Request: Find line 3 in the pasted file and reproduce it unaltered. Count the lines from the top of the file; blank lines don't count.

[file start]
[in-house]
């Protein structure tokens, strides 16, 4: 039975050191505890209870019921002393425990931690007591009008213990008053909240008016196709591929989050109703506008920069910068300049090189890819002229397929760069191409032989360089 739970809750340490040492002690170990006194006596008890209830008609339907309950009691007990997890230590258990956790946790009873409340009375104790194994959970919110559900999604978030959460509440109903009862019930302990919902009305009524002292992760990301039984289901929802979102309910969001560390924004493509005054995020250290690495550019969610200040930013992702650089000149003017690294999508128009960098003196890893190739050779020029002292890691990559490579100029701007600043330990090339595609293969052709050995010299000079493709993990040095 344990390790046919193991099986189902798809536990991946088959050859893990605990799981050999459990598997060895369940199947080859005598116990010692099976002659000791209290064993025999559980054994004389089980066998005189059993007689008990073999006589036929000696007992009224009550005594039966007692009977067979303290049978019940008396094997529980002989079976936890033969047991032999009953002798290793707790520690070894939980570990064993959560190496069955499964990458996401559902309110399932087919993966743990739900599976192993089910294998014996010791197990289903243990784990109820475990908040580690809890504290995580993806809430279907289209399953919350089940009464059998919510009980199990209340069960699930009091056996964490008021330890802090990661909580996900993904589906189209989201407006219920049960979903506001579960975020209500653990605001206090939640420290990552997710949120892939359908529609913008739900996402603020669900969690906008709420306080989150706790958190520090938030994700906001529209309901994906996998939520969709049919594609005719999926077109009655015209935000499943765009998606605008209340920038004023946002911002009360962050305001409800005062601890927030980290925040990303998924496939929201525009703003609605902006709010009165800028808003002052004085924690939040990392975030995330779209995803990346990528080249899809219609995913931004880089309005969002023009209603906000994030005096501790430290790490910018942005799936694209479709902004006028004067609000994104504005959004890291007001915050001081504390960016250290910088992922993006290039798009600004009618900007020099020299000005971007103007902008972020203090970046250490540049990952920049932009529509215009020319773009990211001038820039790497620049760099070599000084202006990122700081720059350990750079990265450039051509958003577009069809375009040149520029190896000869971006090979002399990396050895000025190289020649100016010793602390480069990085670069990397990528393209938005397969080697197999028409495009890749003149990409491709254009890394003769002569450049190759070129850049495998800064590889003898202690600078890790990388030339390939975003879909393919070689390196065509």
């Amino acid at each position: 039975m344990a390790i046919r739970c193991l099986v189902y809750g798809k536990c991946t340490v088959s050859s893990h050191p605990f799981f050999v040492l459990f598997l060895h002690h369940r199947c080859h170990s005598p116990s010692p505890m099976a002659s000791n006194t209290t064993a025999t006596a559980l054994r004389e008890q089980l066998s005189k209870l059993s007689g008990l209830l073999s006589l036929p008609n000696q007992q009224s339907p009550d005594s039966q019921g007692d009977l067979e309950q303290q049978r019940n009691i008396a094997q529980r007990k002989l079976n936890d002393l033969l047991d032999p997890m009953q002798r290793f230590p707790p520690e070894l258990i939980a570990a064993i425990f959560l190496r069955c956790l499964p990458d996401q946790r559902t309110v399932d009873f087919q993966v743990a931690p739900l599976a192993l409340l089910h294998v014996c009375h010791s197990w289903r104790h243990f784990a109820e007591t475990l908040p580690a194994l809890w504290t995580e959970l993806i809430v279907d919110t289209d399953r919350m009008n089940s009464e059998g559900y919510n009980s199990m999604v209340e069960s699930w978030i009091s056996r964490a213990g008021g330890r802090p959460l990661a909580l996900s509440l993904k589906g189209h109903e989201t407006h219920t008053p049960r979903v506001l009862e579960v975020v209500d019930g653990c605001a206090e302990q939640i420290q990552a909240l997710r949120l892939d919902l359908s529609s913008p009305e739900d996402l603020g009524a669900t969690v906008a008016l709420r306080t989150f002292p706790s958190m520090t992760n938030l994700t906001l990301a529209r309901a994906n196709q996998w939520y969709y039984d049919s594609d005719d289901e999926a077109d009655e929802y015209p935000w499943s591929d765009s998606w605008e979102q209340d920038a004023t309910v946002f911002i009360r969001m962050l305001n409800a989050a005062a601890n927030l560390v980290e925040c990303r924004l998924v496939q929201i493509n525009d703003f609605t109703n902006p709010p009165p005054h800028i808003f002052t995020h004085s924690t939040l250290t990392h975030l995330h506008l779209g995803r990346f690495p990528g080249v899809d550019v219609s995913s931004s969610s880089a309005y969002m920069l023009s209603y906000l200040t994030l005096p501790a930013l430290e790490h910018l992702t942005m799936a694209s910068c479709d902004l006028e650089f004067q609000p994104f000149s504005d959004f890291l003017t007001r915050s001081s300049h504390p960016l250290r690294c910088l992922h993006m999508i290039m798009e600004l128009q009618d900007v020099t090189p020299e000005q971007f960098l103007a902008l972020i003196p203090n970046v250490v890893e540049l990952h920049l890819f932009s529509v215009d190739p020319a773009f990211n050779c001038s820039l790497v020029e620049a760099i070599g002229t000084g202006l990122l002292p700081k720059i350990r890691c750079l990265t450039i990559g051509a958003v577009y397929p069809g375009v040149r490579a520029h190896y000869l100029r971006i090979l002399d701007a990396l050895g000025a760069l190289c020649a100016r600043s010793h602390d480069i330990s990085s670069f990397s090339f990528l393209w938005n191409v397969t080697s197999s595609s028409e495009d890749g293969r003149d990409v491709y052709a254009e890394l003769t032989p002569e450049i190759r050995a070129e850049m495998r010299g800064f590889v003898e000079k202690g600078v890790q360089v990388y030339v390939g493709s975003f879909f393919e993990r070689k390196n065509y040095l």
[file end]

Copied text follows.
């Amino acid at each position: 039975m344990a390790i046919r739970c193991l099986v189902y809750g798809k536990c991946t340490v088959s050859s893990h050191p605990f799981f050999v040492l459990f598997l060895h002690h369940r199947c080859h170990s005598p116990s010692p505890m099976a002659s000791n006194t209290t064993a025999t006596a559980l054994r004389e008890q089980l066998s005189k209870l059993s007689g008990l209830l073999s006589l036929p008609n000696q007992q009224s339907p009550d005594s039966q019921g007692d009977l067979e309950q303290q049978r019940n009691i008396a094997q529980r007990k002989l079976n936890d002393l033969l047991d032999p997890m009953q002798r290793f230590p707790p520690e070894l258990i939980a570990a064993i425990f959560l190496r069955c956790l499964p990458d996401q946790r559902t309110v399932d009873f087919q993966v743990a931690p739900l599976a192993l409340l089910h294998v014996c009375h010791s197990w289903r104790h243990f784990a109820e007591t475990l908040p580690a194994l809890w504290t995580e959970l993806i809430v279907d919110t289209d399953r919350m009008n089940s009464e059998g559900y919510n009980s199990m999604v209340e069960s699930w978030i009091s056996r964490a213990g008021g330890r802090p959460l990661a909580l996900s509440l993904k589906g189209h109903e989201t407006h219920t008053p049960r979903v506001l009862e579960v975020v209500d019930g653990c605001a206090e302990q939640i420290q990552a909240l997710r949120l892939d919902l359908s529609s913008p009305e739900d996402l603020g009524a669900t969690v906008a008016l709420r306080t989150f002292p706790s958190m520090t992760n938030l994700t906001l990301a529209r309901a994906n196709q996998w939520y969709y039984d049919s594609d005719d289901e999926a077109d009655e929802y015209p935000w499943s591929d765009s998606w605008e979102q209340d920038a004023t309910v946002f911002i009360r969001m962050l305001n409800a989050a005062a601890n927030l560390v980290e925040c990303r924004l998924v496939q929201i493509n525009d703003f609605t109703n902006p709010p009165p005054h800028i808003f002052t995020h004085s924690t939040l250290t990392h975030l995330h506008l779209g995803r990346f690495p990528g080249v899809d550019v219609s995913s931004s969610s880089a309005y969002m920069l023009s209603y906000l200040t994030l005096p501790a930013l430290e790490h910018l992702t942005m799936a694209s910068c479709d902004l006028e650089f004067q609000p994104f000149s504005d959004f890291l003017t007001r915050s001081s300049h504390p960016l250290r690294c910088l992922h993006m999508i290039m798009e600004l128009q009618d900007v020099t090189p020299e000005q971007f960098l103007a902008l972020i003196p203090n970046v250490v890893e540049l990952h920049l890819f932009s529509v215009d190739p020319a773009f990211n050779c001038s820039l790497v020029e620049a760099i070599g002229t000084g202006l990122l002292p700081k720059i350990r890691c750079l990265t450039i990559g051509a958003v577009y397929p069809g375009v040149r490579a520029h190896y000869l100029r971006i090979l002399d701007a990396l050895g000025a760069l190289c020649a100016r600043s010793h602390d480069i330990s990085s670069f990397s090339f990528l393209w938005n191409v397969t080697s197999s595609s028409e495009d890749g293969r003149d990409v491709y052709a254009e890394l003769t032989p002569e450049i190759r050995a070129e850049m495998r010299g800064f590889v003898e000079k202690g600078v890790q360089v990388y030339v390939g493709s975003f879909f393919e993990r070689k390196n065509y040095l």